‘Life intruding on writing is, in fact, life’

From the New York Times review of 100 Essays I Don’t Have Time to Write: On Umbrellas and Sword Fights, Parades and Dogs, Fire Alarms, Children, and Theater, by Sarah Ruhl:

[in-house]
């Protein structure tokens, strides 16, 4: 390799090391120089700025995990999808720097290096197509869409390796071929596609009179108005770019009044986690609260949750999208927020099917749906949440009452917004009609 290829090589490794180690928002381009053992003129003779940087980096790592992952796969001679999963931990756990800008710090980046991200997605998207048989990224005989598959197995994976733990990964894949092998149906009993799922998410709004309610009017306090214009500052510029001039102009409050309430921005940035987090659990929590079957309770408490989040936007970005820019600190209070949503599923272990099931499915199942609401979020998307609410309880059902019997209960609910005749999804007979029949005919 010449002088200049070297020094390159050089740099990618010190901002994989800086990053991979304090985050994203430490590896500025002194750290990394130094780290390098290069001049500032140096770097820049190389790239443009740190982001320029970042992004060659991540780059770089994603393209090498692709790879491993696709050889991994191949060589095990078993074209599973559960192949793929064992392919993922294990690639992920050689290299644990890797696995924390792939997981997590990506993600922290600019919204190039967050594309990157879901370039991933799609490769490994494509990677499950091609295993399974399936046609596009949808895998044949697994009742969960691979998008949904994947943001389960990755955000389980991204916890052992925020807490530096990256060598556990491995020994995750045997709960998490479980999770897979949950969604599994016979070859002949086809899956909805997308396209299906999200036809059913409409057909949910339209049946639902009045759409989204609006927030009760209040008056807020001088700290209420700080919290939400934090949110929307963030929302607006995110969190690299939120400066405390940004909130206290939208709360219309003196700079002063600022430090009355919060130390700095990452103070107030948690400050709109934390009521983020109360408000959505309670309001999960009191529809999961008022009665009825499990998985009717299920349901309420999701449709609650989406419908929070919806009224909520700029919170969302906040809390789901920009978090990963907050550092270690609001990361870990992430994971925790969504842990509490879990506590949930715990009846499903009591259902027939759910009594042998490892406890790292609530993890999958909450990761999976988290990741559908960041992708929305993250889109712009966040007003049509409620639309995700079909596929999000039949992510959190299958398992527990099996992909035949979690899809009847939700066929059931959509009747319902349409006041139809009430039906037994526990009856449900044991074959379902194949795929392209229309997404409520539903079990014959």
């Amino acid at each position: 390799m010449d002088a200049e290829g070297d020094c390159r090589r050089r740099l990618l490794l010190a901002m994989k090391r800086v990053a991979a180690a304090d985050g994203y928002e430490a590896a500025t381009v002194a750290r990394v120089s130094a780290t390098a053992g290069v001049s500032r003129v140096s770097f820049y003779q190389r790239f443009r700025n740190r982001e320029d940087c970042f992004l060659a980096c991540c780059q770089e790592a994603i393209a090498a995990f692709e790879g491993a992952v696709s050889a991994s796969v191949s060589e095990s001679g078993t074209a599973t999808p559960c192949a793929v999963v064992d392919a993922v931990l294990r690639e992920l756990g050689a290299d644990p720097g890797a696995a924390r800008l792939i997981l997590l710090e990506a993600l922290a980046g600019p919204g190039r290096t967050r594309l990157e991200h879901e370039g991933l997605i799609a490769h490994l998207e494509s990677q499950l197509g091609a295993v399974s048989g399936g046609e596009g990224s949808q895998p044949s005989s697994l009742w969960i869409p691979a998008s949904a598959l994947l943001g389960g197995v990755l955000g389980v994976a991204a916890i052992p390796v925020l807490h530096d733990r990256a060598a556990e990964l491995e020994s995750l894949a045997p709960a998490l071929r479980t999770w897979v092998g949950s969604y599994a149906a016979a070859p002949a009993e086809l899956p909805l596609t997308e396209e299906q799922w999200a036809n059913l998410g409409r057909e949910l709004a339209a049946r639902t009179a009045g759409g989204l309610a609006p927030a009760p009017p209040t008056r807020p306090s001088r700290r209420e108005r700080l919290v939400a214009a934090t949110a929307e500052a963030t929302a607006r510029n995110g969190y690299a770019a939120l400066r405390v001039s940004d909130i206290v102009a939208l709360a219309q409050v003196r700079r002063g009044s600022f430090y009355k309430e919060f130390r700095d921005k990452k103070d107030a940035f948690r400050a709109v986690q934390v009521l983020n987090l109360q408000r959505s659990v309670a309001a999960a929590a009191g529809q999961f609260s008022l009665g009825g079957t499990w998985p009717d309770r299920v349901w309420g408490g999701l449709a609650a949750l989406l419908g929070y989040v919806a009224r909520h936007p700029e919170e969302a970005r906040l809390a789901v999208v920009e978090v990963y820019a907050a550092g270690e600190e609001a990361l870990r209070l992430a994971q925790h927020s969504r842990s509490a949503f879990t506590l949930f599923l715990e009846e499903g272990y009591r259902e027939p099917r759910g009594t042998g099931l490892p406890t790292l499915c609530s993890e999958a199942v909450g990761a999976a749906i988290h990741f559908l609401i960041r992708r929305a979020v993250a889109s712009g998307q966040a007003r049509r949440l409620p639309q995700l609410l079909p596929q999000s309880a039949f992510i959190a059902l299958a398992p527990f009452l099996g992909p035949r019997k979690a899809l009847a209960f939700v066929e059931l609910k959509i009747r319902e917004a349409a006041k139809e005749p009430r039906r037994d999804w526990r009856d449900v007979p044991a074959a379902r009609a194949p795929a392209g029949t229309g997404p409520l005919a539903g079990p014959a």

How can a woman writer, a mother of three children and embroiled in the domesticity that comes with them, be expected to believe that her condition of life, far from marginalizing her, is in fact bringing her closer to ultimate forms of knowledge?… “There were times when it felt as though my children were annihilating me,” Ruhl writes in her first essay, “On Interruptions.” “And finally I came to the thought, all right, then, annihilate me; that other self was a fiction anyhow.” The “other self” was Ruhl’s identity as a writer, which she had been trying to cosset and protect from invasion; yet this moment of surrender, crucially, gives her back her artistic authority. “I found that life intruding on writing was, in fact, life. And that, tempting as it may be for a writer who is also a parent, one must not think of life as an intrusion. At the end of the day, writing has very little to do with writing, and much to do with life.”